4. The “soft melody of Harlequin’s Millions” drifts constantly through the air of the old castle turned retirement home. What effect does this song have upon the pensioners and the narrators? What might the fact that it originates from the romantic scenes of silent movies say about its role in the novel? Is the sweetness of the music simply a pleasant background accompaniment, or is it in some way creating a false atmosphere of happiness – or is it perhaps doing something else entirely? One might also compare this ubiquitous tune to the dangerous power of Doctor Holoubek’s classical music. Why might Hrabal have chosen to name the novel after this song? The narrator furthermore describes how the pensioners immediately become anxious when one of the rediffusion boxes turns off, even though they otherwise do not seem to notice the presence of this song. What else is there in this novel, and perhaps in our own lives, of which only the cessation draws attention?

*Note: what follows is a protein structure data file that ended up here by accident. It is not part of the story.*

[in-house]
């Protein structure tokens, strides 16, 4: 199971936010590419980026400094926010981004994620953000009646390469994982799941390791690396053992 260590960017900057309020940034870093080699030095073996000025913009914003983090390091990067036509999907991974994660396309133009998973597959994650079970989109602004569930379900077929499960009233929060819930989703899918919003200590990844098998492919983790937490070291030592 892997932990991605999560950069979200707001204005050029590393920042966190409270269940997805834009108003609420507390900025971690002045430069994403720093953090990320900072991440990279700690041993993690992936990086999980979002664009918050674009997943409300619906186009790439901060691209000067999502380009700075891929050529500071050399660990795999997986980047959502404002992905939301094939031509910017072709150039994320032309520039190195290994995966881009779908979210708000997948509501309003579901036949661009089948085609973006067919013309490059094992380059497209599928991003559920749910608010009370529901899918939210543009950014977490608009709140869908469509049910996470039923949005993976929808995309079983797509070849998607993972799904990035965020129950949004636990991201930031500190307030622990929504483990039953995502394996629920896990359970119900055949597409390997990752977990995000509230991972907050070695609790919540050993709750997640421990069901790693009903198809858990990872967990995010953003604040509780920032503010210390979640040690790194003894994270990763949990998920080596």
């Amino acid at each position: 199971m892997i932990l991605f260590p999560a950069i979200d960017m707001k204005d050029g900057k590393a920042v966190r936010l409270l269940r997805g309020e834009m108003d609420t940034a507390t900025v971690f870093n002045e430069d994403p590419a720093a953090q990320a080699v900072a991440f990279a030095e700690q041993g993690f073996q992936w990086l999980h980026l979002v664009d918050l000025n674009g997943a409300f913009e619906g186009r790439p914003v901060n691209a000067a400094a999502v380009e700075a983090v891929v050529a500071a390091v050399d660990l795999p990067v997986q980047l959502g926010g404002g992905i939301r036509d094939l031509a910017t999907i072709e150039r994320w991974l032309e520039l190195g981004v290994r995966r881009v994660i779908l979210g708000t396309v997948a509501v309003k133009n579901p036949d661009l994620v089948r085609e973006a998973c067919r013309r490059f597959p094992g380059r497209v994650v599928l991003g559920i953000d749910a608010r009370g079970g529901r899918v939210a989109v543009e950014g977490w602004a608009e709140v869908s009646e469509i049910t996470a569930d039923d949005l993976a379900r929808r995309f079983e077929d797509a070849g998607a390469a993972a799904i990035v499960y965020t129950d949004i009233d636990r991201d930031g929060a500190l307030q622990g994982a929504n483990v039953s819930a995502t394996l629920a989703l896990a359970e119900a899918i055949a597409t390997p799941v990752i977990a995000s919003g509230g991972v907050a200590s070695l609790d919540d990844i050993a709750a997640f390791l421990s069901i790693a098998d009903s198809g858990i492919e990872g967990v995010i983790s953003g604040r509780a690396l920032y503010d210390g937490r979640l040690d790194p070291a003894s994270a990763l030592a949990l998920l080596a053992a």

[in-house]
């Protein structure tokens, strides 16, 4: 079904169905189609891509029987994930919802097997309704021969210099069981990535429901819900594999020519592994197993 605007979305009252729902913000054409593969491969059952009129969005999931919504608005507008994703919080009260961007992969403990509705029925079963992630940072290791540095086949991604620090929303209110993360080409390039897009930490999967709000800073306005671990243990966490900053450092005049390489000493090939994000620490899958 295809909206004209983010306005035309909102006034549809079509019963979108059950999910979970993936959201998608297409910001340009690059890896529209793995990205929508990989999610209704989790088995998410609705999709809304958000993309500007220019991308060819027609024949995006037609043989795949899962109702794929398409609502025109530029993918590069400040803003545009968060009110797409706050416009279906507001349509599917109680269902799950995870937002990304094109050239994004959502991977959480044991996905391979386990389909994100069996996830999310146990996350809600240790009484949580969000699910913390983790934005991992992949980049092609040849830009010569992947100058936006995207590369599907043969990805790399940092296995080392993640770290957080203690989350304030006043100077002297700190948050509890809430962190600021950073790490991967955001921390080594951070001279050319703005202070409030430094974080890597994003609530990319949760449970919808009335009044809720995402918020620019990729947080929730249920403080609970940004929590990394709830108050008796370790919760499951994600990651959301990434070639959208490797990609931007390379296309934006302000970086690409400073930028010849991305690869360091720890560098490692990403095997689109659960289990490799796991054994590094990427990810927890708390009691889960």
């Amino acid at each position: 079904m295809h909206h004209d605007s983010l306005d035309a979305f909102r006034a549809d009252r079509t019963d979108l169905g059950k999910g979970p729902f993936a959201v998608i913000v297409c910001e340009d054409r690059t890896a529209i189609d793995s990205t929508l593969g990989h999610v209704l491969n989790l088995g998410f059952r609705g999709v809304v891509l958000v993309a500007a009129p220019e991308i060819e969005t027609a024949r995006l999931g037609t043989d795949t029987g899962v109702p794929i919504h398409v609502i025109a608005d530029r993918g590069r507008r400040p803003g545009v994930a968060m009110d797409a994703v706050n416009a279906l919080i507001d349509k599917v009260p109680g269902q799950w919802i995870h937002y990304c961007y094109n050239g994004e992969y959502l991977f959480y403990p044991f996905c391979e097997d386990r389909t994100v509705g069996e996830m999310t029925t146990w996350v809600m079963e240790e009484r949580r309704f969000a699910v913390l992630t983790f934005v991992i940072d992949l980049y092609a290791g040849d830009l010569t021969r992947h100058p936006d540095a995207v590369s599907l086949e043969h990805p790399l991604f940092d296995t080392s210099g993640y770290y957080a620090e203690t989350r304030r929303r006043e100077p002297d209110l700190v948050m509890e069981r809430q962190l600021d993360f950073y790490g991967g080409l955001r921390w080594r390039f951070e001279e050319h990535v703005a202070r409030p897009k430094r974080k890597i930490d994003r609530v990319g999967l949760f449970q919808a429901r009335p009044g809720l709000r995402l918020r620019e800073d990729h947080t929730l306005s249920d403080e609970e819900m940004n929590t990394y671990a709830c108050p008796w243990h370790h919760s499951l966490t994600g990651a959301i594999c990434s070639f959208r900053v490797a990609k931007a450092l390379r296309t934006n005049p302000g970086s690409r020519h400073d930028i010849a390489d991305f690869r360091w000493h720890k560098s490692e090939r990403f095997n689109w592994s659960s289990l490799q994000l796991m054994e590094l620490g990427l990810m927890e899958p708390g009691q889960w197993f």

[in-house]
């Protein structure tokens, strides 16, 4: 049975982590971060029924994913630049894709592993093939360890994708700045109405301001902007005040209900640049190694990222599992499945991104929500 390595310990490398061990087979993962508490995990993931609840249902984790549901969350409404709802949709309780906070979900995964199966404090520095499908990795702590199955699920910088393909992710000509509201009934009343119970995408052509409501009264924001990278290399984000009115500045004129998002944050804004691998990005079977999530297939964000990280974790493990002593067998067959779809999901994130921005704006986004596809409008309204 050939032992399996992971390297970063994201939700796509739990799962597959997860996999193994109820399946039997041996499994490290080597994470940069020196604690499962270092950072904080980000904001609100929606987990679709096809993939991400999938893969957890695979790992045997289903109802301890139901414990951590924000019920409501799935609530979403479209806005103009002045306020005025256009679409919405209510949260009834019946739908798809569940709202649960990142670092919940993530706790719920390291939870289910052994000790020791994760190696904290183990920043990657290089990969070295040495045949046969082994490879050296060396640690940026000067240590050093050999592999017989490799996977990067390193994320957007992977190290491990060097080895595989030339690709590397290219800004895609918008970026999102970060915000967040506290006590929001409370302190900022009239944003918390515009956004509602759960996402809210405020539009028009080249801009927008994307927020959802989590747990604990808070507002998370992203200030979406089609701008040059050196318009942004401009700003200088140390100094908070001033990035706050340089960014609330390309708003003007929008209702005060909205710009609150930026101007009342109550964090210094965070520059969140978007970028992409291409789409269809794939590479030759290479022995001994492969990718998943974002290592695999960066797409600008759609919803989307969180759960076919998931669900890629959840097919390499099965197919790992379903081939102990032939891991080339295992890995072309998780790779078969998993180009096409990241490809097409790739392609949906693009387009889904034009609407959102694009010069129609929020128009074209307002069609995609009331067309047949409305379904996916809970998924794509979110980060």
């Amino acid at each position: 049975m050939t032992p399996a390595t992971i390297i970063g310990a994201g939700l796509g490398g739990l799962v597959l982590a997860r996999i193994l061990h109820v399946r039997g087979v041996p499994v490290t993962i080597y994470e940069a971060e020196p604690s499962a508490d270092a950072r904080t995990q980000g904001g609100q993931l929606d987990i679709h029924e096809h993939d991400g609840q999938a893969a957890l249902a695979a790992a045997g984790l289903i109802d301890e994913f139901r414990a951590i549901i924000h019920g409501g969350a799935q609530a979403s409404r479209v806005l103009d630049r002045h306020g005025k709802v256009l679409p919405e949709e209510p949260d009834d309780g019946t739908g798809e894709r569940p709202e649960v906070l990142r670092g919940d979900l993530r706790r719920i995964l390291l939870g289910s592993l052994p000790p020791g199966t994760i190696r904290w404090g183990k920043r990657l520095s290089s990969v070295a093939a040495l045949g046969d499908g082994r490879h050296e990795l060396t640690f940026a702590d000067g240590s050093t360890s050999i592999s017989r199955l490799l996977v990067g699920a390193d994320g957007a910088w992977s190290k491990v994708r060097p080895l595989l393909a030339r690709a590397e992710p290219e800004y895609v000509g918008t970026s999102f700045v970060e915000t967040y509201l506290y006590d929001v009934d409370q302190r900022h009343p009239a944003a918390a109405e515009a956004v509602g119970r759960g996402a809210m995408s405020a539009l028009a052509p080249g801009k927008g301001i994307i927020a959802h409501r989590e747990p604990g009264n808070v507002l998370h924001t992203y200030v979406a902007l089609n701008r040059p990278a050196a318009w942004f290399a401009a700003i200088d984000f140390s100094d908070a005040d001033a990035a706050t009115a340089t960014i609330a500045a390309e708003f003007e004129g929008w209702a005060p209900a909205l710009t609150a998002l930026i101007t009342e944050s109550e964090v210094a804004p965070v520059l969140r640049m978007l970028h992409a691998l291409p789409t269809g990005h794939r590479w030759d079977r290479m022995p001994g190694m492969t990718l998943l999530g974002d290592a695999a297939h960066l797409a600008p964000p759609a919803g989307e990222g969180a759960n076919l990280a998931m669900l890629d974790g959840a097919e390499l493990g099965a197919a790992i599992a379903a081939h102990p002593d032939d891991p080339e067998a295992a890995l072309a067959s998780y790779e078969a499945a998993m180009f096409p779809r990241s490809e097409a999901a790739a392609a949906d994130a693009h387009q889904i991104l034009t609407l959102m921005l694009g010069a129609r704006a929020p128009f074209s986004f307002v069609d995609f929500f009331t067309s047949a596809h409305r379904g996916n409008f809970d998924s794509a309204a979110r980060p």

Suggestions for Further Reading & Exploration:

 

Online:

 

Visit the online site of Hospital Kuks, errected by Count Franz Anton von Sporck in 1695.

Read James Wood’s review of Bohumil Hrabal’s life and works in the London Review of Books.

Read a review of Hrabal’s I Served the King of England in The Guardian, in which Hrabal’s life and philosophy are also discussed.

Look through a short history of the Czech region.

 

 

In Print:

 

Sayer, Derek. Prague, Capital of the Twentieth Century: A Surrealist History (Princeton: Princeton UP, 2013). Sayer examines how the 20th-century history of Prague is representative of the political and cultural forces that shook the rest of Europe during this era. Looking at everything from buildings to films to exhibitions, through Prague Sayer examines what it means in Europe to be modern.